'The object of this treatise is to give a full and systematic account of two principal divisions of the science of mind,—the Senses and the Intellect. The remaining two divisions, comprising the Emotions and the Will, will be the object of a future treatise.

* While endeavouring to present in a methodical form all the important facts and doctrines bearing upon the mind, considered as a branch of science, I have seen reason to adopt some new views, and to depart in a few instances from the most usual arrangement of the topics.

' However imperfect may be the first attempt to construct a natural history of the feelings, upon the basis of a uniform descriptive method, the subject of mind cannot attain a high scientific character until some progress has been made towards the accomplishment of this object.' 1

We must then expect to find the author frequently speaking as a physiologist. Besides some purely physiological chapters, he has made it a rule from which he never departs to consider all the phenomena which he studies under their double physical and mental aspect. He has thought, rightly, that purely psychological study is abstract and incomplete ; that an agreeable or painful emotion, for example, is so intimately connected with the corporeal conditions which express it, that analysis which separates them is arbitrary, and in many respects erroneous.

‘Mr. Bain,' says Mr. Stuart Mill, ‘has pushed analytical research into mental phenomena, by the method of the physical sciences, to the farthest point which it has yet attained, and has worthily inscribed his name beside those of the successive builders of an edifice to which Hartley, Brown, and James Mill have contributed their share of toil.'

In an article specially devoted to Mr. Bain's work, after having shown that it belongs essentially to the associationist school, which he has helped to popularize, to illustrate, and to reinforce by new proofs, Mr. Mill adds that he has caused associative psychology to advance considerably. This progress consists in bringing the spontaneity of mind into relief.

“Mr. Bain's theory, the germ of which is in a passage cited by him from the eminent physiologist Müller, stands in nearly the same relation to Hartley's as Laromiguière's to that of Condillac. He holds that the brain does not act solely in obedience to impulses, but is also a self-acting instrument, that the nervous influence, which, being conveyed through the motory nerves, excites the muscles into action, is generated automatically in the brain itself, not of course lawlessly and without a cause, but under the organic stimulus of nutrition, and manifests itself in the general rush of bodily activity which all healthy animals exhibit after food and repose, and in the random motions which we see constantly made without apparent end or purpose by infants, and his doctrine, of which the accumulated proofs will be found in Mr. Bain's first volume (pp. 73 to 80), supplies him with a simple explanation of the origin of voluntary power.''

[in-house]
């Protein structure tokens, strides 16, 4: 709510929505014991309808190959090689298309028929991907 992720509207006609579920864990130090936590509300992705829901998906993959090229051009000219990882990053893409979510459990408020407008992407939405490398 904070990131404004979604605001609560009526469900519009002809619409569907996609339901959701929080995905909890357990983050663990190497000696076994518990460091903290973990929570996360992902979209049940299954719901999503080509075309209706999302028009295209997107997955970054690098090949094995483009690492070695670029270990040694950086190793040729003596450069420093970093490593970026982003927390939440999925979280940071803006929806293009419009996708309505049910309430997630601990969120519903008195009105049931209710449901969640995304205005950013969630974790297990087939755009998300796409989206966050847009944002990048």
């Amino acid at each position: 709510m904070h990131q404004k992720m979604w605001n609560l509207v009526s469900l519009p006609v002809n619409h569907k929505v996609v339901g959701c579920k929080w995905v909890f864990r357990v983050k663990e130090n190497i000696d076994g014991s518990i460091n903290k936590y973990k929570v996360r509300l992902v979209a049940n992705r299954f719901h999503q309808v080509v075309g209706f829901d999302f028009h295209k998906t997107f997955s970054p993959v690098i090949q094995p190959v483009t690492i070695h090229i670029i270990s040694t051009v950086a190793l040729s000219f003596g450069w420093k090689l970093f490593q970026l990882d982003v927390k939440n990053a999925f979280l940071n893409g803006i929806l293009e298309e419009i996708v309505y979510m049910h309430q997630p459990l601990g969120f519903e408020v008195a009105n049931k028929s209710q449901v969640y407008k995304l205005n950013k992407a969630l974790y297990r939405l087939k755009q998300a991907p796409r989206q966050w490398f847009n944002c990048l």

1 Bain's Senses and Intellect, ed. 1855, Preface.

Thus sensation, memory, association, are passive facts; the mind is simply their recipient. A theory of association which stops there seems sufficient to explain our dreams, our reveries, our fortuitous thoughts, but not all our nature; because the mind is active as well as passive. This appearance of absolute passiveness in the theory has helped to alienate from it certain minds who had really studied it. Among them Mr. Mill quotes Coleridge, who was at first attracted by the mechanism of Hartley, but whom it could not finally satisfy.

Activity cannot come forth from passive elements; a primordial active element must be found somewhere. Mr. Bain, who has found it, is therefore greatly in advance of Hartley's theory. In France, adds our critic, the progress made from Condillac to Laromiguière is frequently cited; the first making sensation, a passive phenomenon, the basis of his system, the second substituting attention, an active phenomenon.

“Those who have studied the writings of the AssociationPsychologists must often have been unfavourably impressed by the almost total absence, in their analytical expositions, of the recognition of any active element, as spontaneity, in the mind itself.' :